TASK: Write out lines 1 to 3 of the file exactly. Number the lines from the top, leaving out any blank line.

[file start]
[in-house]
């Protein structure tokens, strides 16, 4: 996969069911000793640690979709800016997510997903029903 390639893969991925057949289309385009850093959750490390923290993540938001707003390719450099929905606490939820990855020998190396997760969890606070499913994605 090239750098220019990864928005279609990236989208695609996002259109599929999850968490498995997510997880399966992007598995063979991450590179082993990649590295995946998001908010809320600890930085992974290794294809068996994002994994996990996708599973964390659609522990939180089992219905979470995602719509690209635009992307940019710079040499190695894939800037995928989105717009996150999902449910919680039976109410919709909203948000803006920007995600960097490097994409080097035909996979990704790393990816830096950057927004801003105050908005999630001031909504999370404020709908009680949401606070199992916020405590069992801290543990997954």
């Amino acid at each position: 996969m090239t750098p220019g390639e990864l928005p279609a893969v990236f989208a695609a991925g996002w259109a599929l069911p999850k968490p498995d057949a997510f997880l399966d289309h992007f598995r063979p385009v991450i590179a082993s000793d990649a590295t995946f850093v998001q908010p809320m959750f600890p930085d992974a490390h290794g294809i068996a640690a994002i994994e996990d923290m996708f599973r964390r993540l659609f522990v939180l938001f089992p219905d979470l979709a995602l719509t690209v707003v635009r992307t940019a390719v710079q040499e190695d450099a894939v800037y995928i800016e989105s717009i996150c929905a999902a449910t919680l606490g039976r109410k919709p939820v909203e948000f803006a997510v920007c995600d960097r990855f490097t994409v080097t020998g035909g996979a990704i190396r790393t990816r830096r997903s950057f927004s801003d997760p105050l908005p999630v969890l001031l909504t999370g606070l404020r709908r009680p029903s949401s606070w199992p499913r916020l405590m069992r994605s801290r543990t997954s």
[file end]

[in-house]
């Protein structure tokens, strides 16, 4: 996969069911000793640690979709800016997510997903029903 390639893969991925057949289309385009850093959750490390923290993540938001707003390719450099929905606490939820990855020998190396997760969890606070499913994605 090239750098220019990864928005279609990236989208695609996002259109599929999850968490498995997510997880399966992007598995063979991450590179082993990649590295995946998001908010809320600890930085992974290794294809068996994002994994996990996708599973964390659609522990939180089992219905979470995602719509690209635009992307940019710079040499190695894939800037995928989105717009996150999902449910919680039976109410919709909203948000803006920007995600960097490097994409080097035909996979990704790393990816830096950057927004801003105050908005999630001031909504999370404020709908009680949401606070199992916020405590069992801290543990997954």
């Amino acid at each position: 996969m090239t750098p220019g390639e990864l928005p279609a893969v990236f989208a695609a991925g996002w259109a599929l069911p999850k968490p498995d057949a997510f997880l399966d289309h992007f598995r063979p385009v991450i590179a082993s000793d990649a590295t995946f850093v998001q908010p809320m959750f600890p930085d992974a490390h290794g294809i068996a640690a994002i994994e996990d923290m996708f599973r964390r993540l659609f522990v939180l938001f089992p219905d979470l979709a995602l719509t690209v707003v635009r992307t940019a390719v710079q040499e190695d450099a894939v800037y995928i800016e989105s717009i996150c929905a999902a449910t919680l606490g039976r109410k919709p939820v909203e948000f803006a997510v920007c995600d960097r990855f490097t994409v080097t020998g035909g996979a990704i190396r790393t990816r830096r997903s950057f927004s801003d997760p105050l908005p999630v969890l001031l909504t999370g606070l404020r709908r009680p029903s949401s606070w199992p499913r916020l405590m069992r994605s801290r543990t997954s």